Insanity Update- Is Insanity Right for Ballet Dancers?

 

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So it’s been a little while since my last Insanity update, mainly because I haven’t been exercising over the bank holiday weekend after our downstairs neighbours’ complaints! Read my Insanity adventures here with the first post and second post about my experiences.

Being around 2 weeks in now, I’m starting to see a lot of progress in my workouts. I can do things I couldn’t at the start, I am coping better with the intense cardio, and I’m looking trimmer and leaner. However… I have gained significant weight! Now, I know that this is obviously because I’m gaining muscle and losing fat- I am looking slimmer overall- but I don’t think that this is the right thing to be doing for my ballet training. I’ve been thinking hard about this, weighing up all the benefits and drawbacks about using this type of exercise to shape my body.

It’s been amazing getting more cardio and strength into my cross-training routine, but my number one goal at the moment is to lose weight, because that’s the biggest thing currently holding me back in ballet. I don’t want to over-emphasise weight loss for success in dance, because that’s not how it works! However, I am much bigger than the average dancer, and as someone aiming for a career in classical ballet, I need to achieve the right aesthetic to improve my chances of success. This is a personal goal- I am at the level of training where I need to be thinking about this, and I am a fully-grown adult, with the correct knowledge about nutrition and exercise to be able to lose weight safely. I just want to make sure that people reading this know that this is a completely individual goal, and not one I am advocating for all dancers. You need to think about what aspects of your health you need to focus on to be a better and healthier dancer. I talk more about weight issues in ballet in this post, which I recommend reading for more detail about this issue.

I feel like these workouts have way too much emphasis on building up the quads for a ballet dancer. Everywhere else, we can afford a little extra muscle, as long as the arms aren’t huge for women, but having overdeveloped quads not only spoils a classical line, but makes ballet technique very difficult. Years of working incorrectly has caused me to have built-up quads, and it has taken years since to begin to correct this, identifying and using the correct turnout muscles without those super-strong quads just taking over and doing all the work. I feel like these workouts are only building up my quads more, making them heavy and muscular, endangering all the hard work I have put in to remedying this imbalance. For anyone not doing ballet, I want to emphasise that this is fine! Having strong legs is a great asset, and having more muscle will help to burn fat. However in ballet, having large and strong quads can make it difficult to lift the legs in a turned-out position, especially to the front, as they take over and start doing the work that the inner thighs should be doing, and weigh the legs down. It’s hard to use the right muscles when you have very strong quads. I also don’t want to get so heavy that I can’t be lifted! That’s a big part of the reason it’s important for ballet dancers to be on the smaller side, and I am moving away from that ideal instead of towards it.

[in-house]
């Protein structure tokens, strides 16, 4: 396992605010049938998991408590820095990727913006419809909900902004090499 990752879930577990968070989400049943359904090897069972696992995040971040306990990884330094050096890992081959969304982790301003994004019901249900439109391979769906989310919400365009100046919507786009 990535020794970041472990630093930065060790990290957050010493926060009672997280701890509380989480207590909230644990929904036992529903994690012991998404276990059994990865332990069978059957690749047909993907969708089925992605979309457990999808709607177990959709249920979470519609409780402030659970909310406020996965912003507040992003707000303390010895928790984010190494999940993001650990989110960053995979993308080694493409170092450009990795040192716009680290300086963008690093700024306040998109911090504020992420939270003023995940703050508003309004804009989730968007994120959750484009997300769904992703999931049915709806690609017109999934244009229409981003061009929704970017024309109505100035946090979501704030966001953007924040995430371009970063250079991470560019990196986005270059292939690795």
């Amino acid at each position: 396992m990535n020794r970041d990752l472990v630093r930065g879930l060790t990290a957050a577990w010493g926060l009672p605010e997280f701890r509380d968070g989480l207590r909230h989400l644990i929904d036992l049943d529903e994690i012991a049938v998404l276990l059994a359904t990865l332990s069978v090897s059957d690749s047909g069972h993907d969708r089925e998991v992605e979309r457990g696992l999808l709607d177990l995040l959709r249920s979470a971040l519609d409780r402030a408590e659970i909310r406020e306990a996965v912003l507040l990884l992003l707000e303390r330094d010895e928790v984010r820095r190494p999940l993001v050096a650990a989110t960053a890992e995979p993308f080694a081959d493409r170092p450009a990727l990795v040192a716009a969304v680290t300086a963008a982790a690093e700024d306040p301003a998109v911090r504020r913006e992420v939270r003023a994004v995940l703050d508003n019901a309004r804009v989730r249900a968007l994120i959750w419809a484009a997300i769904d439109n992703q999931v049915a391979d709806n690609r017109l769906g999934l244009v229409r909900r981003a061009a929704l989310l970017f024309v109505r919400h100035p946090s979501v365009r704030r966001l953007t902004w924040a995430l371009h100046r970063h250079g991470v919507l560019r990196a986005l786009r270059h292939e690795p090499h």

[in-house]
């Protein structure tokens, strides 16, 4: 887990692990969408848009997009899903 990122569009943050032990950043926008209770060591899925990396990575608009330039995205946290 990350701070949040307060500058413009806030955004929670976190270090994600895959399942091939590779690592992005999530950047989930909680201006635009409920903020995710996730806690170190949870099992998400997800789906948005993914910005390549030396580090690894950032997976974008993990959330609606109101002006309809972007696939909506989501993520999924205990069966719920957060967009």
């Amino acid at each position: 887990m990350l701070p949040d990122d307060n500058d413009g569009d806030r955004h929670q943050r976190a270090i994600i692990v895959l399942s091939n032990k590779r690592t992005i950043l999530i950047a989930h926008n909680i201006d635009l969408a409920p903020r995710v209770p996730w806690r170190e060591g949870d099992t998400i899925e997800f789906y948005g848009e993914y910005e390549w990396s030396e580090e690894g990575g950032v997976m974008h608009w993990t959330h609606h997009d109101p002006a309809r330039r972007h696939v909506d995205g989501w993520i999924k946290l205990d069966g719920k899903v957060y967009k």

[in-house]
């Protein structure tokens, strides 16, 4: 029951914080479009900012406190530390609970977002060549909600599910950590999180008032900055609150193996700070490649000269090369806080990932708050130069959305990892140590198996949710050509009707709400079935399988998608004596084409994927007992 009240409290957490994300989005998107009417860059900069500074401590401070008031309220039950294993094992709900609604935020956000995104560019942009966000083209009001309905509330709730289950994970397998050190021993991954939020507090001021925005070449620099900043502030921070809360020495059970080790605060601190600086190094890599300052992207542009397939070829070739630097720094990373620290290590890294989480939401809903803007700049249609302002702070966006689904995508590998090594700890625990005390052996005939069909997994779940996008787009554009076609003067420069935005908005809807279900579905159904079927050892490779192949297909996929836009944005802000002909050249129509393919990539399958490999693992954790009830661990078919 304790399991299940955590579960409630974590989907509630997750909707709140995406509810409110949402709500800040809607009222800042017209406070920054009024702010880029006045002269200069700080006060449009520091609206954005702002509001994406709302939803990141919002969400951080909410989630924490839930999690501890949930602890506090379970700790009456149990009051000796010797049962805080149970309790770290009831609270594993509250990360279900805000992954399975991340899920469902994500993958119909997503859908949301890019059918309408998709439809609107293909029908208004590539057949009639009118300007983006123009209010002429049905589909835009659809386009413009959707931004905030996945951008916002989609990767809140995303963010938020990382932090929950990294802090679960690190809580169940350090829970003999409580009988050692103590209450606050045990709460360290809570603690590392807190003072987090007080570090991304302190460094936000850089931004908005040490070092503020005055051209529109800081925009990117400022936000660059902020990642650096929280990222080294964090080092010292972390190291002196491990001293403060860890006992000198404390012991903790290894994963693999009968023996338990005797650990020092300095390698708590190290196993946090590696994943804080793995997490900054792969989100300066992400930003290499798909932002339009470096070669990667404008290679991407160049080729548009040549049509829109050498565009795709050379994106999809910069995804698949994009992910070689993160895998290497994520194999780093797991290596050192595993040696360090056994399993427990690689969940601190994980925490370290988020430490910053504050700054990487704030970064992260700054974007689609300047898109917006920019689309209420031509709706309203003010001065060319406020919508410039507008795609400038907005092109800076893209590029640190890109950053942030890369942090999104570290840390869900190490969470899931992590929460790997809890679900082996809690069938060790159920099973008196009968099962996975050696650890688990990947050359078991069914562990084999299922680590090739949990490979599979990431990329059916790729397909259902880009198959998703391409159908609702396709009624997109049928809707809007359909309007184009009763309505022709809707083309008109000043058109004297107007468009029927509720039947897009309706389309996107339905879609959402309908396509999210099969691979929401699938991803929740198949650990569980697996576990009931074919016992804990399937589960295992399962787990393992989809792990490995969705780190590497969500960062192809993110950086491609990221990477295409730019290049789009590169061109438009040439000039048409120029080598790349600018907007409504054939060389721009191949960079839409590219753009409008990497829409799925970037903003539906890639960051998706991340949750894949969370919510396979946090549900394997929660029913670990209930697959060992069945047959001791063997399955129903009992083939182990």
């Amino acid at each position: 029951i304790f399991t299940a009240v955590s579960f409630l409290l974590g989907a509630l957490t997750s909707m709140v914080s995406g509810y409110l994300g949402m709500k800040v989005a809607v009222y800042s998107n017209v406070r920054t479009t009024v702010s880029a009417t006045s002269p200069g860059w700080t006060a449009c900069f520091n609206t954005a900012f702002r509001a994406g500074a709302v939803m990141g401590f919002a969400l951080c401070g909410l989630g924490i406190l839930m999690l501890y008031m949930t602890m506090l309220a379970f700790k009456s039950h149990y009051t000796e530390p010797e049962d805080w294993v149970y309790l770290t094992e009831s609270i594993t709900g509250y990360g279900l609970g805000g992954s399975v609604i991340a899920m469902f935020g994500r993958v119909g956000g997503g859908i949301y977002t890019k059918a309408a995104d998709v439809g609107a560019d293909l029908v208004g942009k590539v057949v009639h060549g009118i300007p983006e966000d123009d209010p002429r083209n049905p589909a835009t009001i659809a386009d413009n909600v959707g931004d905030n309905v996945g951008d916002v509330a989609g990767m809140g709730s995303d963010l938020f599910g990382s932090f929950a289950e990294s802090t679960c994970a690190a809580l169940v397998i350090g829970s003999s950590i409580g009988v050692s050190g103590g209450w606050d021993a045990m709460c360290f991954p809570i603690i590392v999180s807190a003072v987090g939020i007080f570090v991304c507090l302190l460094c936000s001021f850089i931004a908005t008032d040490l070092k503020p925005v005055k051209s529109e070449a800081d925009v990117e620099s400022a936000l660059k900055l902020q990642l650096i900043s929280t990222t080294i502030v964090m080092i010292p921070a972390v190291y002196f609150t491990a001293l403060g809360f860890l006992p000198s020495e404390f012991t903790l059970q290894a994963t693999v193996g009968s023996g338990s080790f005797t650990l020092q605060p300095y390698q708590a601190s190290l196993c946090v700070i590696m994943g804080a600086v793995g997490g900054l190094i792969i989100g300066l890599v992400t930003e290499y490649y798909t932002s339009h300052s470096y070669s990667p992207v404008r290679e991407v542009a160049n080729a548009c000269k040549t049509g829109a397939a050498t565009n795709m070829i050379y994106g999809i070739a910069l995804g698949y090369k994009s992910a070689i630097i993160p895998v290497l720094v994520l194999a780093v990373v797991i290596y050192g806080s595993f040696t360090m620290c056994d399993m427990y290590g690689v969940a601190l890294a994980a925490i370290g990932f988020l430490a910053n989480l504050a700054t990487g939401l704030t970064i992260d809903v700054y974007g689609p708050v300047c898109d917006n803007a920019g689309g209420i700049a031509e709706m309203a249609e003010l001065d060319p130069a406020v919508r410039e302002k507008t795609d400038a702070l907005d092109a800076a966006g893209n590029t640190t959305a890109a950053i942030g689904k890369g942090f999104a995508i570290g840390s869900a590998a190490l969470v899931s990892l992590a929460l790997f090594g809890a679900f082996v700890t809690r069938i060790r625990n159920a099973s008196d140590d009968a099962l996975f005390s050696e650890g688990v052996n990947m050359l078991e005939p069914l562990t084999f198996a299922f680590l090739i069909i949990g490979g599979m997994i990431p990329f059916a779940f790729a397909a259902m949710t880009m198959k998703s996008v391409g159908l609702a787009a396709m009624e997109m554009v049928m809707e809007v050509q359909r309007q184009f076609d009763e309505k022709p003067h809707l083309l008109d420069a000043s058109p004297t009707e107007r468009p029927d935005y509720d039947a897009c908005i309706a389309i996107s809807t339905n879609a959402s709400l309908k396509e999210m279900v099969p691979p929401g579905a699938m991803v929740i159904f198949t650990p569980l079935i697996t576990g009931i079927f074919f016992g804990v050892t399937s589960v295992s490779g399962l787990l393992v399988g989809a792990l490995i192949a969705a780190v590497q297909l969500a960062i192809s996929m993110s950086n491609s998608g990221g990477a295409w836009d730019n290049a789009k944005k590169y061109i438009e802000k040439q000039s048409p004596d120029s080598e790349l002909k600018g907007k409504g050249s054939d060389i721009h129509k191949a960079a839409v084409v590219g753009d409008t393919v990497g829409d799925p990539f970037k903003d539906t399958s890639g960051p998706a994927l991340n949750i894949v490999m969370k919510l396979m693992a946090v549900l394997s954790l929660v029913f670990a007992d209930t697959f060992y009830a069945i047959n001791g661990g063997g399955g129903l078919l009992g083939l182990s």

I have decided, on balance, that I am going to stop following the Insanity workouts. One thing I do really want to keep up is that level of abdominal work, because the increased abdominal strength I’ve gained since doing Insanity has been amazing for my technique. I was already doing ab workouts as part of my daily conditioning routine, but I’m going to find a way to step that up. For cardio, what I might do is start swimming. This is a great low-impact exercise for dancers, allowing you to get some cardio into your regime without building the large muscle groups more than necessary, or increasing risk of injury. I have wanted to start swimming for a long time, but it is difficult to afford the gym membership. However, having tried Insanity and seeing the benefits of cardio, and these relevant drawbacks, I am going to make it a priority to find a way to make it happen. I might come back to the Insanity workouts just from time to time if I feel I need a really intense cardio session, especially because even though I have suffered through the workouts, by the end I always feel great.

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I am sad that this hasn’t worked out for me. Although I advise against this for ballet dancers who are like me- female, with already strong quadriceps and a tendency to build muscle, and someone trying to lose weight overall- that doesn’t mean it won’t work for you. Some people might need to gain strength in these large muscle groups, and if you don’t dance seriously, then it’s not a problem at all anyway. I imagine that the muscle gained and fat lost would balance out in time, leading to more weight loss and of course a much leaner physique, but all the muscle gain is not right for me. I also think that male dancers would be fine with these workouts. The fact that I was seeing great results such a short way into the programme makes me think that the end results would have been amazing, but I could just see it going down a road that would be ultimately detrimental to my progress.

I am going back to the drawing board to have a little re-jig of my cross-training regime. I will keep you posted on the results!

Let me know your thoughts on these workouts!

Until next time,

Jessica x

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